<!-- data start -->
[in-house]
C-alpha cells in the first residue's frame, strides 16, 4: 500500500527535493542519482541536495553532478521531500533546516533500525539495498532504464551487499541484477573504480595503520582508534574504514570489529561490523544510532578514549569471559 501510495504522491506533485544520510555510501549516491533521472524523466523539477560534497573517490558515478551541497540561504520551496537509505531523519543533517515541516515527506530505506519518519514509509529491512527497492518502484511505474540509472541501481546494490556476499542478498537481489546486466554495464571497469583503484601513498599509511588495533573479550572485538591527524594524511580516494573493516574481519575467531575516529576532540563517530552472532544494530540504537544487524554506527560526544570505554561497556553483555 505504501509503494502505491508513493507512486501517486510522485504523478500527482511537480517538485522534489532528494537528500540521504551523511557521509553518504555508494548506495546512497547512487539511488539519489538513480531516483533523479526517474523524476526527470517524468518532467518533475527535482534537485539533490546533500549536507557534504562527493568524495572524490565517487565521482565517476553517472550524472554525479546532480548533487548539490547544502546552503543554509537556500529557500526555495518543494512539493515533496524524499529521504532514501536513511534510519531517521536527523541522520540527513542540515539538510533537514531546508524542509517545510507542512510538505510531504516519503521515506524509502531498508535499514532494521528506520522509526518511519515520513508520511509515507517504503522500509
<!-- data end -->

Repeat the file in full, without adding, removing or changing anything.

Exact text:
[in-house]
C-alpha cells in the first residue's frame, strides 16, 4: 500500500527535493542519482541536495553532478521531500533546516533500525539495498532504464551487499541484477573504480595503520582508534574504514570489529561490523544510532578514549569471559 501510495504522491506533485544520510555510501549516491533521472524523466523539477560534497573517490558515478551541497540561504520551496537509505531523519543533517515541516515527506530505506519518519514509509529491512527497492518502484511505474540509472541501481546494490556476499542478498537481489546486466554495464571497469583503484601513498599509511588495533573479550572485538591527524594524511580516494573493516574481519575467531575516529576532540563517530552472532544494530540504537544487524554506527560526544570505554561497556553483555 505504501509503494502505491508513493507512486501517486510522485504523478500527482511537480517538485522534489532528494537528500540521504551523511557521509553518504555508494548506495546512497547512487539511488539519489538513480531516483533523479526517474523524476526527470517524468518532467518533475527535482534537485539533490546533500549536507557534504562527493568524495572524490565517487565521482565517476553517472550524472554525479546532480548533487548539490547544502546552503543554509537556500529557500526555495518543494512539493515533496524524499529521504532514501536513511534510519531517521536527523541522520540527513542540515539538510533537514531546508524542509517545510507542512510538505510531504516519503521515506524509502531498508535499514532494521528506520522509526518511519515520513508520511509515507517504503522500509